the junction of Mill Creek and the Grand River, they found the
perfect spot. Dickson decided to call the whole block of land
Dumfries after his hometown in Scotland.
A man of great foresight and ability,
Shade ensured that the sawmill was operating by the time the
millwright who was to build the gristmill arrived on site with
the millstones. This meant that the sawmill could provide the
lumber required by the gristmill. By 1819, the gristmill, called
the Dumfries Mill, was working. Dickson called on John Telfer to
go to Scotland to recruit settlers for his land, and by 1832
every plot of land was taken. At first, the community was called
Shade's Mills by the settlers but eventually became known by its
official name, Galt,
after the Commissioner for the Canada Company, John Galt.
about the same time as he was building the saw and grist mills,
Absalom Shade built a home and store in the new settlement.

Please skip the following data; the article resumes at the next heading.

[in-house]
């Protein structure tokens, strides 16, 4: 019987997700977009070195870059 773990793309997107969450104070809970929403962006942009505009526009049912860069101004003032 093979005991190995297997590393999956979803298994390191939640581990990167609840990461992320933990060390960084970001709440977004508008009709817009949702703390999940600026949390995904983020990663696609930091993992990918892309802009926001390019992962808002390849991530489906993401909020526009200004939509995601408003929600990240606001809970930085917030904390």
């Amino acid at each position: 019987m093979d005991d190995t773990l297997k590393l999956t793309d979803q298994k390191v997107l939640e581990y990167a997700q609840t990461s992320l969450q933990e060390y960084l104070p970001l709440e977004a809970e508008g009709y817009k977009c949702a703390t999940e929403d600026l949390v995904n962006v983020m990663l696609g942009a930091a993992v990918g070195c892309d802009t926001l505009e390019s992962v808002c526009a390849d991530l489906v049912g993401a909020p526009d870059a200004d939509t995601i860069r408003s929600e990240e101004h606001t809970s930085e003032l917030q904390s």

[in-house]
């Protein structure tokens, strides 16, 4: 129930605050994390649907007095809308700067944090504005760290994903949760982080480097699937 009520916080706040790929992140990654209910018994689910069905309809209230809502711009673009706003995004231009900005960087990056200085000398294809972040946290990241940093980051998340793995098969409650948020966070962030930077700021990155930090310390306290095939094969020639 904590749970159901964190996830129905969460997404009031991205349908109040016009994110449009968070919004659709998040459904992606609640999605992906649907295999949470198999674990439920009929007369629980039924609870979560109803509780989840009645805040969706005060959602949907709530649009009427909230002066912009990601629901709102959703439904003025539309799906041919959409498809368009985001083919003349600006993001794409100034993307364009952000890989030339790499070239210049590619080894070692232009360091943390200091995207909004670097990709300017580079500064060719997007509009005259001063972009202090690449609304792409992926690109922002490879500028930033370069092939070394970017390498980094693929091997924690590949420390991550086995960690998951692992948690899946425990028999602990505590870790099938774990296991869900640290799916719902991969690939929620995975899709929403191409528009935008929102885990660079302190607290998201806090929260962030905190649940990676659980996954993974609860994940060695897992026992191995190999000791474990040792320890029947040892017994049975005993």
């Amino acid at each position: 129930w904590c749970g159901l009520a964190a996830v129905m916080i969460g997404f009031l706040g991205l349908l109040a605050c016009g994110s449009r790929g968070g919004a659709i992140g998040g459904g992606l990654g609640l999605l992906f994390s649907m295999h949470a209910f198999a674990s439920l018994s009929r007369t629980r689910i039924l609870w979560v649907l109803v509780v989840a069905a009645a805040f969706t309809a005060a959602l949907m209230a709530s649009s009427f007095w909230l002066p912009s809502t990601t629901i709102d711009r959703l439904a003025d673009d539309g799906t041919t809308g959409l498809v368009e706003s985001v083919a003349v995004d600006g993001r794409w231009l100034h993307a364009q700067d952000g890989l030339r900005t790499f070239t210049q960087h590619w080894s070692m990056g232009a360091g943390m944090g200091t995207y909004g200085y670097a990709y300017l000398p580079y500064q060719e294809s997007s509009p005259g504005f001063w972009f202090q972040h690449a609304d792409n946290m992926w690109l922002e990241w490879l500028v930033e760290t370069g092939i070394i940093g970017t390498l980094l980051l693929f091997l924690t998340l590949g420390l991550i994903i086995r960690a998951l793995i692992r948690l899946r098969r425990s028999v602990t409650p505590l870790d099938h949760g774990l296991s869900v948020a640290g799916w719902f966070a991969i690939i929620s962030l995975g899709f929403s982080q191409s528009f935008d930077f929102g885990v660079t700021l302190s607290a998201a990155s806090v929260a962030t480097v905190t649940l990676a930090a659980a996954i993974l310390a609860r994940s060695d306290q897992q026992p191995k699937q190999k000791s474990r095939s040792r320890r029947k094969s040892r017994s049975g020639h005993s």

After he completed the mills, he built a bridge over the Grand
River near his store and followed this with a distillery. In
1824, actual cash being in short supply, he built the Red Store,
where farmers could trade their produce or use credit to buy
goods for themselves and their farms. The Red Store was at the
southeast end of the bridge. Also near the bridge, he built a
pier for barges that would transport his produce down the Grand
River. He was one of the main pillars behind the Grand River
Navigation Company. In 1832, he built the White Store across the
street from the Red Store. The White Store sold goods at a lower
price but for cash only. Six years later, he bought the original
Dumfries Mill from Dickson but only on condition that, for a
period of time, Dickson would sell no property that would be
used to compete with Shade's businesses. Was this the original
John Graves Simcoe
with a silver spoon in his mouth, John Simcoe was a courageous
leader in war and in peace. As Upper Canada's first
Lieutenant-Governor, he set the style and direction of the
administration of Upper Canada for at least forty years. He
founded York, now Toronto; abolished slavery in the province